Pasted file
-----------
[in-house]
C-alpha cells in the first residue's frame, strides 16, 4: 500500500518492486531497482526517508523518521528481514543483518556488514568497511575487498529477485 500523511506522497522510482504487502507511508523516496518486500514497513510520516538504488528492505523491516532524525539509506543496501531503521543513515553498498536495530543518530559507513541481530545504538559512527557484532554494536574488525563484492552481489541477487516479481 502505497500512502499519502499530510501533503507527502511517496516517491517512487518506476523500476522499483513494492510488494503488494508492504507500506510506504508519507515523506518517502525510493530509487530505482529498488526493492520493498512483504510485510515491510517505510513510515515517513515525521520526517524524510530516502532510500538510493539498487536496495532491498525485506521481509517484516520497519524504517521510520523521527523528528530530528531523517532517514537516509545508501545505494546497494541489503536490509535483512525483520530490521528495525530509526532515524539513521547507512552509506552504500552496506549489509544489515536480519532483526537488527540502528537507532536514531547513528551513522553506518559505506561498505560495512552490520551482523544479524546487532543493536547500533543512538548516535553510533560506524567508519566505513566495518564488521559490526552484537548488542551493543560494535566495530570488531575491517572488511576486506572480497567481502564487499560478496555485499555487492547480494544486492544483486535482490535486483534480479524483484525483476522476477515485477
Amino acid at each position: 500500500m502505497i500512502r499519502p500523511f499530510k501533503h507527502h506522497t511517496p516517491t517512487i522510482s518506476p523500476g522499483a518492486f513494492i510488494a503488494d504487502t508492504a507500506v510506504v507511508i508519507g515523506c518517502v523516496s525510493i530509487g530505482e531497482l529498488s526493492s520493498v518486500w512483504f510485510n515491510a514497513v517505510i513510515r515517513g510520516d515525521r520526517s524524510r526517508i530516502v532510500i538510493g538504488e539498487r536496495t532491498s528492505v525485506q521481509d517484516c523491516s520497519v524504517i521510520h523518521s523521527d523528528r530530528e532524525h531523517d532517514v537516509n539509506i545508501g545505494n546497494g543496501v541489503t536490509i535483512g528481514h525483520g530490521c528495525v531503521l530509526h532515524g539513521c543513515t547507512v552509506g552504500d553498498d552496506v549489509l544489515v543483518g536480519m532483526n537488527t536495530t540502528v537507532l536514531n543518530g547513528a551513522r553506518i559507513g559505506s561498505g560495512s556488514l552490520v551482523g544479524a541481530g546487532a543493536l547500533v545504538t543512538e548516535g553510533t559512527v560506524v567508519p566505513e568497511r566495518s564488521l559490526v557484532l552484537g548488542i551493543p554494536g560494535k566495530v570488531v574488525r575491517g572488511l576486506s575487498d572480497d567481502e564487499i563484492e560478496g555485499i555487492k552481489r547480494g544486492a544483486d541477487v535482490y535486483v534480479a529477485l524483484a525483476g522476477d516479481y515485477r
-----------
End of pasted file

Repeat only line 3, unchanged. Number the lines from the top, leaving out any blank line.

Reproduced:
Amino acid at each position: 500500500m502505497i500512502r499519502p500523511f499530510k501533503h507527502h506522497t511517496p516517491t517512487i522510482s518506476p523500476g522499483a518492486f513494492i510488494a503488494d504487502t508492504a507500506v510506504v507511508i508519507g515523506c518517502v523516496s525510493i530509487g530505482e531497482l529498488s526493492s520493498v518486500w512483504f510485510n515491510a514497513v517505510i513510515r515517513g510520516d515525521r520526517s524524510r526517508i530516502v532510500i538510493g538504488e539498487r536496495t532491498s528492505v525485506q521481509d517484516c523491516s520497519v524504517i521510520h523518521s523521527d523528528r530530528e532524525h531523517d532517514v537516509n539509506i545508501g545505494n546497494g543496501v541489503t536490509i535483512g528481514h525483520g530490521c528495525v531503521l530509526h532515524g539513521c543513515t547507512v552509506g552504500d553498498d552496506v549489509l544489515v543483518g536480519m532483526n537488527t536495530t540502528v537507532l536514531n543518530g547513528a551513522r553506518i559507513g559505506s561498505g560495512s556488514l552490520v551482523g544479524a541481530g546487532a543493536l547500533v545504538t543512538e548516535g553510533t559512527v560506524v567508519p566505513e568497511r566495518s564488521l559490526v557484532l552484537g548488542i551493543p554494536g560494535k566495530v570488531v574488525r575491517g572488511l576486506s575487498d572480497d567481502e564487499i563484492e560478496g555485499i555487492k552481489r547480494g544486492a544483486d541477487v535482490y535486483v534480479a529477485l524483484a525483476g522476477d516479481y515485477r